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Three economists ran the numbers on Trump’s border wall. They find it’s a bad investment.

President Trump outside the White House on Sunday. (Jim Watson/AFP/Getty Images). (Jim Watson/AFP/Getty Images)
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ATLANTA — As President Trump digs in on the shutdown and insists “we have to build the wall,” three economists are trying to warn him that the benefits from a wall along the southern border do not outweigh the costs.

The economists found that for every 19 cents the government has spent building walls or fences on the border, the economy has declined and low-income U.S. workers have gained only a cent of extra income. Adding more walls, as Trump wants, appears unlikely to change the poor return on investment.

The U.S. border with Mexico is about 2,000 miles long, and a third of it (700 miles) has a wall or fence. Economists Treb Allen of Dartmouth College and Cauê Dobbin and Melanie Morten of Stanford University modeled what would happen if Trump were able to cover two-thirds of the border (1,300 miles) with some sort of wall.

Their conclusion? It would hurt the U.S. economy because there would be fewer workers and lower output. It would also have a tiny impact on illegal immigration, and U.S. workers wouldn’t be better off.

“Our research shows that building a wall was an ineffective way of reducing migration,” Allen said after presenting the new research paper this weekend at the American Economic Association conference. “It was expensive to build, and it harmed U.S. workers.”

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Expanding the wall would reduce the number of Mexican workers in the United States by 144,000 — about 1 percent — the economists found after extensive modeling and data analysis.

Trump has proposed spending at least $5 billion — about $15 per American — to extend the wall at the U.S.-Mexico border. The economists found that the incomes of low-skilled workers without college degrees would increase by only 58 cents a year, far less than the cost per American to build the wall. Incomes of higher-skilled workers would fall by $7.60.

“This is a bad investment,” Allen said.

On top of the cost to build the wall, the U.S. economy would lose more than $4 billion a year, the economists calculated, meaning the country would forfeit nearly $30,000 in lost economic output for each Mexican migrant the wall stops.

It’s difficult to model the economic impact of a border wall. These researchers were able to do it because of two factors — special migration data they obtained from the Mexican government and the Secure Fence Act of 2006, which triggered the construction of walls and fences along 548 miles of the border between 2007 and 2010.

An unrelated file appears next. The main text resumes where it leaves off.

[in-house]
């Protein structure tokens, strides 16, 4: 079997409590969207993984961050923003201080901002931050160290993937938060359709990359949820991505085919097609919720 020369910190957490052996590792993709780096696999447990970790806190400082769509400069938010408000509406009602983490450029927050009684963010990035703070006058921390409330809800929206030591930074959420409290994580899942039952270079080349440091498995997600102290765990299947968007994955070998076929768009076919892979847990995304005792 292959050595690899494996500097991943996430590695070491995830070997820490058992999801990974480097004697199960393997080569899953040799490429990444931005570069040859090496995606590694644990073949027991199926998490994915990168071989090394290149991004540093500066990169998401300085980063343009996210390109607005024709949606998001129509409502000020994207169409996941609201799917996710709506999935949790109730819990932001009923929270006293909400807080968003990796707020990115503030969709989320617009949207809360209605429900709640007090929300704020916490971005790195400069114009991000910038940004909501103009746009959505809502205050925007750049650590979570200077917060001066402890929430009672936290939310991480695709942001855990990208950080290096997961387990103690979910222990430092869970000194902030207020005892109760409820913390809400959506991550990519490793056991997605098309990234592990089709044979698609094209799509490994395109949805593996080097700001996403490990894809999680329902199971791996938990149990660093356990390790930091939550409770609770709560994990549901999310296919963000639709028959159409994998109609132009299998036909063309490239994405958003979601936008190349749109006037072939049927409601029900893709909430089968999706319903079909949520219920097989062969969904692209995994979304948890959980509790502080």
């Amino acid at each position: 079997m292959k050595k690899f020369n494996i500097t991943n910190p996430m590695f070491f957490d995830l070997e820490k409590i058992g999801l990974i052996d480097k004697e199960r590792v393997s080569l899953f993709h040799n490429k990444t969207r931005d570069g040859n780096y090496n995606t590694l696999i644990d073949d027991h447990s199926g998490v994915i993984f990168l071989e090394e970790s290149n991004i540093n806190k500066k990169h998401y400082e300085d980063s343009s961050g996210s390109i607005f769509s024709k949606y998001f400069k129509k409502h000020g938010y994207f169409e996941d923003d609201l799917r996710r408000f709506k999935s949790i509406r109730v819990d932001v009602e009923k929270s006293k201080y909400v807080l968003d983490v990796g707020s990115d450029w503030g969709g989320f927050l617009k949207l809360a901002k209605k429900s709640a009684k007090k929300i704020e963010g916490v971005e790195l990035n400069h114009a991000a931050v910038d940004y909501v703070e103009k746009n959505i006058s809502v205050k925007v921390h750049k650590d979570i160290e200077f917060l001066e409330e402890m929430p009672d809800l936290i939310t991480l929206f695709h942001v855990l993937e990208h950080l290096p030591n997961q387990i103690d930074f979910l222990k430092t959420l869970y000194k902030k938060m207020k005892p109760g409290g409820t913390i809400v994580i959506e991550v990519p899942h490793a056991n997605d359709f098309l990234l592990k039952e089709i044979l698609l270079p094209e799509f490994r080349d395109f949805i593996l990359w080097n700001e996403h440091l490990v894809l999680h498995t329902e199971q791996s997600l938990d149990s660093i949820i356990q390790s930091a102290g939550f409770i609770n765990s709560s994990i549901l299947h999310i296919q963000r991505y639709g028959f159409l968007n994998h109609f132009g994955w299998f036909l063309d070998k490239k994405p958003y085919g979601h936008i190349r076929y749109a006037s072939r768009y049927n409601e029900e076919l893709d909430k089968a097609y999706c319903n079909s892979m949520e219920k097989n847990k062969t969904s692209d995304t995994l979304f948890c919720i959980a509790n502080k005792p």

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Mexicans living in the United States can apply for a “matrícula consular” ID card from the Mexican Embassy or a consulate. This government ID can be used to open bank accounts or obtain a cellphone. They are popular with Mexicans living without documentation in the United States and are considered the best indication of how many Mexicans are in the country without proper paperwork. The IDs also list the exact location in Mexico where a person was born, allowing researchers to get a sense of how they probably migrated.

The Secure Fence Act — which Sens. Barack Obama, Hillary Clinton and Charles E. Schumer voted for — was a large expansion of barriers and checkpoints at the border that cost $2.3 billion (or $7 per person in the United States).

The economists looked at the impact of that expansion on migration, jobs and the U.S. economy by comparing the data in 2006 and 2010. It was tricky because the Great Recession hit during that period, which played a large role in reducing illegal immigration into the United States because so few jobs were available, but the economists used a sophisticated model to split out the effects of the downturn from the wall.

The Secure Fence Act resulted in a 0.6 percent decline in migration (about 83,000 fewer Mexican workers), the economists found.

Low-skilled U.S. workers without a college degree benefited a “tiny” amount — 36 cents a year in additional income — from having fewer low-skilled Mexican workers to compete with.

“This paltry effect turns out to be the largest positive benefit of the Secure Fence Act, as all other groups of workers were harmed,” the researchers wrote in their paper.

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Perhaps not surprisingly, employees with a high school degree or less who live near the border in Arizona and California were the ones who benefited the most from walls and fencing, but even they saw their incomes improve by just over $7 — about the cost per American to erect the wall.

Workers with college degrees lost $4.35, Allen, Dobbin and Morten calculated, and the overall economy declined by $2.5 billion.

“This suggests that for each fewer migrant in the United States as a result of the Secure Fence Act, GDP declined by $30,000 (in addition to the direct costs of wall construction),” the economists wrote.

Trump insists a bigger wall is necessary not just to stop undocumented immigrants from taking U.S. jobs but for security reasons. He argues that many migrants are criminals and terrorists, which is not backed up by data.


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